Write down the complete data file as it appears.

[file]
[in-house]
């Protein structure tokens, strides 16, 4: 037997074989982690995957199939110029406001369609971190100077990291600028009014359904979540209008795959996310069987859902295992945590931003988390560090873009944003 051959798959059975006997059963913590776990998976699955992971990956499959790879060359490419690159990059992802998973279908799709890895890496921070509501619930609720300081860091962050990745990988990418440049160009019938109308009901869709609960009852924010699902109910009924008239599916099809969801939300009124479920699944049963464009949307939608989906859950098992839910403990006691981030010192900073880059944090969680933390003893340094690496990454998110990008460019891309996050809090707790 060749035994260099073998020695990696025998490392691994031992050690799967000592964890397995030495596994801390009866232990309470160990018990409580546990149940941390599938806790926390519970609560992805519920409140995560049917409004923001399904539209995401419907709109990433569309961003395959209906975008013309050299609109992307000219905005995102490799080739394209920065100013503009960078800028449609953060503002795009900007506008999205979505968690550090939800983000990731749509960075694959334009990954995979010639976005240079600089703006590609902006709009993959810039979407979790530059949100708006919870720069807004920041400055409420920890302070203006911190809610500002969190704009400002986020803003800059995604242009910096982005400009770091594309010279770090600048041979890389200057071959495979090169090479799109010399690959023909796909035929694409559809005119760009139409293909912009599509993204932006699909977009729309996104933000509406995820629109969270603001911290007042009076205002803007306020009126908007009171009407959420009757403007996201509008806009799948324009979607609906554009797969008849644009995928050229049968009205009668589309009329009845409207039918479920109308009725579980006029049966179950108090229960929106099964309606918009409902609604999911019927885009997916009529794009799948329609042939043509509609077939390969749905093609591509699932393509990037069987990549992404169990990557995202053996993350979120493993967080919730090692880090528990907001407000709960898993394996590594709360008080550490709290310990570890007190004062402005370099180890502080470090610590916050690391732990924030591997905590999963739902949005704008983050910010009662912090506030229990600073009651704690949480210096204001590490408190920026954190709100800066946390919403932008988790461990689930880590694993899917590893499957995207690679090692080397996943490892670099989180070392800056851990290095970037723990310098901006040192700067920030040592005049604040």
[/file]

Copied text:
[in-house]
């Protein structure tokens, strides 16, 4: 037997074989982690995957199939110029406001369609971190100077990291600028009014359904979540209008795959996310069987859902295992945590931003988390560090873009944003 051959798959059975006997059963913590776990998976699955992971990956499959790879060359490419690159990059992802998973279908799709890895890496921070509501619930609720300081860091962050990745990988990418440049160009019938109308009901869709609960009852924010699902109910009924008239599916099809969801939300009124479920699944049963464009949307939608989906859950098992839910403990006691981030010192900073880059944090969680933390003893340094690496990454998110990008460019891309996050809090707790 060749035994260099073998020695990696025998490392691994031992050690799967000592964890397995030495596994801390009866232990309470160990018990409580546990149940941390599938806790926390519970609560992805519920409140995560049917409004923001399904539209995401419907709109990433569309961003395959209906975008013309050299609109992307000219905005995102490799080739394209920065100013503009960078800028449609953060503002795009900007506008999205979505968690550090939800983000990731749509960075694959334009990954995979010639976005240079600089703006590609902006709009993959810039979407979790530059949100708006919870720069807004920041400055409420920890302070203006911190809610500002969190704009400002986020803003800059995604242009910096982005400009770091594309010279770090600048041979890389200057071959495979090169090479799109010399690959023909796909035929694409559809005119760009139409293909912009599509993204932006699909977009729309996104933000509406995820629109969270603001911290007042009076205002803007306020009126908007009171009407959420009757403007996201509008806009799948324009979607609906554009797969008849644009995928050229049968009205009668589309009329009845409207039918479920109308009725579980006029049966179950108090229960929106099964309606918009409902609604999911019927885009997916009529794009799948329609042939043509509609077939390969749905093609591509699932393509990037069987990549992404169990990557995202053996993350979120493993967080919730090692880090528990907001407000709960898993394996590594709360008080550490709290310990570890007190004062402005370099180890502080470090610590916050690391732990924030591997905590999963739902949005704008983050910010009662912090506030229990600073009651704690949480210096204001590490408190920026954190709100800066946390919403932008988790461990689930880590694993899917590893499957995207690679090692080397996943490892670099989180070392800056851990290095970037723990310098901006040192700067920030040592005049604040």